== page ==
COVID-19 Cases/Deaths per 1000 persons by Latitude – 2/11/2

COVID-19: Is the Winter Outbreak Over?

Around the end of January I posted this table and about half or less of the states were showing deceleration of their COVID case growth rates. This could be seen in the dIROC_confirmed column where negative numbers are deceleration and positive numbers are acceleration. Now, about 12 days later, every state has negative growth acceleration and the overall growth rate numbers are much lower. This happened very quickly. You can see that Arizona — who had the largest growth rate in the country as of 1/31 — now is much lower and has the largest deceleration number in the US.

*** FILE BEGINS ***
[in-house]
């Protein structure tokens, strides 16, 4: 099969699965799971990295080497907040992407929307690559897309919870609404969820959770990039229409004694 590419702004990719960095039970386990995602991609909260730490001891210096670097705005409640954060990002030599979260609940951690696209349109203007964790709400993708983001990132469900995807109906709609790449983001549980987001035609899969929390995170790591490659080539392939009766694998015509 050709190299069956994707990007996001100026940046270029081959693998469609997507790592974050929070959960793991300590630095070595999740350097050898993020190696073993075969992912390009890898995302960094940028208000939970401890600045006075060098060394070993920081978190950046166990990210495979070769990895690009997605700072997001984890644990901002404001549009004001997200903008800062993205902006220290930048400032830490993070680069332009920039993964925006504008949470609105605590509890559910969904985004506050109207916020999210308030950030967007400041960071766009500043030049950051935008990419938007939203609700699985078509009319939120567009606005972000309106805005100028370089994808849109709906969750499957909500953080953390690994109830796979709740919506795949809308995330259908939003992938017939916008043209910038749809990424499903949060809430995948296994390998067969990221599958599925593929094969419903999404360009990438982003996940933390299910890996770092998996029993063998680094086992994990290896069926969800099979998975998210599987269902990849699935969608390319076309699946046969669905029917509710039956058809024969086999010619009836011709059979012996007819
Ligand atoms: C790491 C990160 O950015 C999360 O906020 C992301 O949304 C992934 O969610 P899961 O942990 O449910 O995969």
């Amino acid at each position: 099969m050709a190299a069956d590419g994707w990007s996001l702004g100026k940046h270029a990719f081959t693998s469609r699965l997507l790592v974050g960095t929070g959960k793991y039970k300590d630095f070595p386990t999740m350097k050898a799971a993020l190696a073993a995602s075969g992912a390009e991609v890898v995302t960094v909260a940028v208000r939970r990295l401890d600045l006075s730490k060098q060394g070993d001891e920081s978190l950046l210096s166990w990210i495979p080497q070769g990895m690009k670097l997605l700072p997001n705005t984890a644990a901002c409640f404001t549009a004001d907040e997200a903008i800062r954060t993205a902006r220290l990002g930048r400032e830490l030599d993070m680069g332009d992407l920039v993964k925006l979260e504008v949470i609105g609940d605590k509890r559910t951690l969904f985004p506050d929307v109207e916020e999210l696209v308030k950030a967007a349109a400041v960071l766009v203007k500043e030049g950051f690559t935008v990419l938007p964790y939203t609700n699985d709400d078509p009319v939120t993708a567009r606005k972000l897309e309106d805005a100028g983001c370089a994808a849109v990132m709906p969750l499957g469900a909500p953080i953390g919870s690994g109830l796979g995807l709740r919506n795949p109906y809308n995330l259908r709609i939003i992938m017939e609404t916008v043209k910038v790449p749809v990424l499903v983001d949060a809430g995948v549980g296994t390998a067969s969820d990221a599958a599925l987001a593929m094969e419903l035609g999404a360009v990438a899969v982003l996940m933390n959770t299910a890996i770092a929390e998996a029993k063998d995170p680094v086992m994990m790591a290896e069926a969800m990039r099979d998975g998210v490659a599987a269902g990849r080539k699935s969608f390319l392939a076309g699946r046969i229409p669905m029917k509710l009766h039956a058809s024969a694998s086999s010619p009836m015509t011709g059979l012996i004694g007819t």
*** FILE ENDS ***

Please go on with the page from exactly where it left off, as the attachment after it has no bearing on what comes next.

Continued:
As winter weather patterns still differ across the US, I’m curious if this reflects growing numbers of COVID vaccinations

COVID-19 Data by State – 2/11/21

Below are the Arizona numbers by county. One interesting point to note is that Maricopa County has a higher deceleration number and a lower overall case growth rate than Pima County. This is counter-intuitive because Pima County has enforced much more restrictive COVID policies during the entire outbreak. I have heard (but haven’t researched) that vaccines are easier to get in Maricopa County due to a more efficient rollout by their County Medical Office. Perhaps this is reflected in these numbers?